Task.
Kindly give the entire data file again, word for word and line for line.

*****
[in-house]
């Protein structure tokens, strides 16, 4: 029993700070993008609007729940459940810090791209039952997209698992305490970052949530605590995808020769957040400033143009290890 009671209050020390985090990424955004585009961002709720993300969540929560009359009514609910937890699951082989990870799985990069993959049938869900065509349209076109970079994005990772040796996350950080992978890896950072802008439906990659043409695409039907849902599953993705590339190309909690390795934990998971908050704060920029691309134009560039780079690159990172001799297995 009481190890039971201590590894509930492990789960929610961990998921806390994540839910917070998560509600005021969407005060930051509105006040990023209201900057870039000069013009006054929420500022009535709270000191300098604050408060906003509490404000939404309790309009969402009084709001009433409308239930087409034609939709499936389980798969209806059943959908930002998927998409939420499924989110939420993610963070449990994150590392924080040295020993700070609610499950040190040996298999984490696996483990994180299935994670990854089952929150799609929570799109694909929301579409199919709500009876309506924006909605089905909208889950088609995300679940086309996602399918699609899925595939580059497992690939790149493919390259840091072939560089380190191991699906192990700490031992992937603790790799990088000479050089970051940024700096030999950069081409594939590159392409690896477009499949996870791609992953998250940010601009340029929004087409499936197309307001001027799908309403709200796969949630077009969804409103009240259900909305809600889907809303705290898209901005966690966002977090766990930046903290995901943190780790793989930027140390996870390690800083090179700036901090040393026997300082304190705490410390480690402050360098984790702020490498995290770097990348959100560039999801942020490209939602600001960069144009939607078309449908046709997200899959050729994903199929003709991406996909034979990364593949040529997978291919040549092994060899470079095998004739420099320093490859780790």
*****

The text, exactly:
[in-house]
């Protein structure tokens, strides 16, 4: 029993700070993008609007729940459940810090791209039952997209698992305490970052949530605590995808020769957040400033143009290890 009671209050020390985090990424955004585009961002709720993300969540929560009359009514609910937890699951082989990870799985990069993959049938869900065509349209076109970079994005990772040796996350950080992978890896950072802008439906990659043409695409039907849902599953993705590339190309909690390795934990998971908050704060920029691309134009560039780079690159990172001799297995 009481190890039971201590590894509930492990789960929610961990998921806390994540839910917070998560509600005021969407005060930051509105006040990023209201900057870039000069013009006054929420500022009535709270000191300098604050408060906003509490404000939404309790309009969402009084709001009433409308239930087409034609939709499936389980798969209806059943959908930002998927998409939420499924989110939420993610963070449990994150590392924080040295020993700070609610499950040190040996298999984490696996483990994180299935994670990854089952929150799609929570799109694909929301579409199919709500009876309506924006909605089905909208889950088609995300679940086309996602399918699609899925595939580059497992690939790149493919390259840091072939560089380190191991699906192990700490031992992937603790790799990088000479050089970051940024700096030999950069081409594939590159392409690896477009499949996870791609992953998250940010601009340029929004087409499936197309307001001027799908309403709200796969949630077009969804409103009240259900909305809600889907809303705290898209901005966690966002977090766990930046903290995901943190780790793989930027140390996870390690800083090179700036901090040393026997300082304190705490410390480690402050360098984790702020490498995290770097990348959100560039999801942020490209939602600001960069144009939607078309449908046709997200899959050729994903199929003709991406996909034979990364593949040529997978291919040549092994060899470079095998004739420099320093490859780790």